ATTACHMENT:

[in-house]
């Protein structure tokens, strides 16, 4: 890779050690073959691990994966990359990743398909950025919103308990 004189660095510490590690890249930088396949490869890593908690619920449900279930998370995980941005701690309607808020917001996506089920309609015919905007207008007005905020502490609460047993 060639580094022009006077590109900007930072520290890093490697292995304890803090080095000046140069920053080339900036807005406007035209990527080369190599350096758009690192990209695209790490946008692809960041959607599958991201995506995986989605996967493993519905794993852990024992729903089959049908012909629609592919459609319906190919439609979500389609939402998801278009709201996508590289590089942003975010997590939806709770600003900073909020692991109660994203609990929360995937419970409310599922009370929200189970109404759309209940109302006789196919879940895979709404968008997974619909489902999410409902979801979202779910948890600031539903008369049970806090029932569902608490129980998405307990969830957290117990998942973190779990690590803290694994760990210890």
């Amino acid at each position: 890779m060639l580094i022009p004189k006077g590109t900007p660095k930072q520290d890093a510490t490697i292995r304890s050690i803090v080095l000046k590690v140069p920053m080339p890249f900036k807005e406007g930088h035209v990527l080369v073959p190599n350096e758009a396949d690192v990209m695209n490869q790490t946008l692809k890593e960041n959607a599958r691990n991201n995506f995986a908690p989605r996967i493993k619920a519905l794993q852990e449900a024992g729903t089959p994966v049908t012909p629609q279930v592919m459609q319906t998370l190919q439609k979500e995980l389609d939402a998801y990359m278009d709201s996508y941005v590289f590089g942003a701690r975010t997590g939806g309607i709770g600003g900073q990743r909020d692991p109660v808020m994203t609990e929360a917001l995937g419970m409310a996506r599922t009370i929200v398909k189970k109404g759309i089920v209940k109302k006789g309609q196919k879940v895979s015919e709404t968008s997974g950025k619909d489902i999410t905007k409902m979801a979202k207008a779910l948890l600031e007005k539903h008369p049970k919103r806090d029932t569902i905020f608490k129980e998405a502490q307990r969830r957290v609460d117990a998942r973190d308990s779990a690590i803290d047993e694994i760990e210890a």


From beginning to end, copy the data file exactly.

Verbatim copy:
[in-house]
């Protein structure tokens, strides 16, 4: 890779050690073959691990994966990359990743398909950025919103308990 004189660095510490590690890249930088396949490869890593908690619920449900279930998370995980941005701690309607808020917001996506089920309609015919905007207008007005905020502490609460047993 060639580094022009006077590109900007930072520290890093490697292995304890803090080095000046140069920053080339900036807005406007035209990527080369190599350096758009690192990209695209790490946008692809960041959607599958991201995506995986989605996967493993519905794993852990024992729903089959049908012909629609592919459609319906190919439609979500389609939402998801278009709201996508590289590089942003975010997590939806709770600003900073909020692991109660994203609990929360995937419970409310599922009370929200189970109404759309209940109302006789196919879940895979709404968008997974619909489902999410409902979801979202779910948890600031539903008369049970806090029932569902608490129980998405307990969830957290117990998942973190779990690590803290694994760990210890």
């Amino acid at each position: 890779m060639l580094i022009p004189k006077g590109t900007p660095k930072q520290d890093a510490t490697i292995r304890s050690i803090v080095l000046k590690v140069p920053m080339p890249f900036k807005e406007g930088h035209v990527l080369v073959p190599n350096e758009a396949d690192v990209m695209n490869q790490t946008l692809k890593e960041n959607a599958r691990n991201n995506f995986a908690p989605r996967i493993k619920a519905l794993q852990e449900a024992g729903t089959p994966v049908t012909p629609q279930v592919m459609q319906t998370l190919q439609k979500e995980l389609d939402a998801y990359m278009d709201s996508y941005v590289f590089g942003a701690r975010t997590g939806g309607i709770g600003g900073q990743r909020d692991p109660v808020m994203t609990e929360a917001l995937g419970m409310a996506r599922t009370i929200v398909k189970k109404g759309i089920v209940k109302k006789g309609q196919k879940v895979s015919e709404t968008s997974g950025k619909d489902i999410t905007k409902m979801a979202k207008a779910l948890l600031e007005k539903h008369p049970k919103r806090d029932t569902i905020f608490k129980e998405a502490q307990r969830r957290v609460d117990a998942r973190d308990s779990a690590i803290d047993e694994i760990e210890a």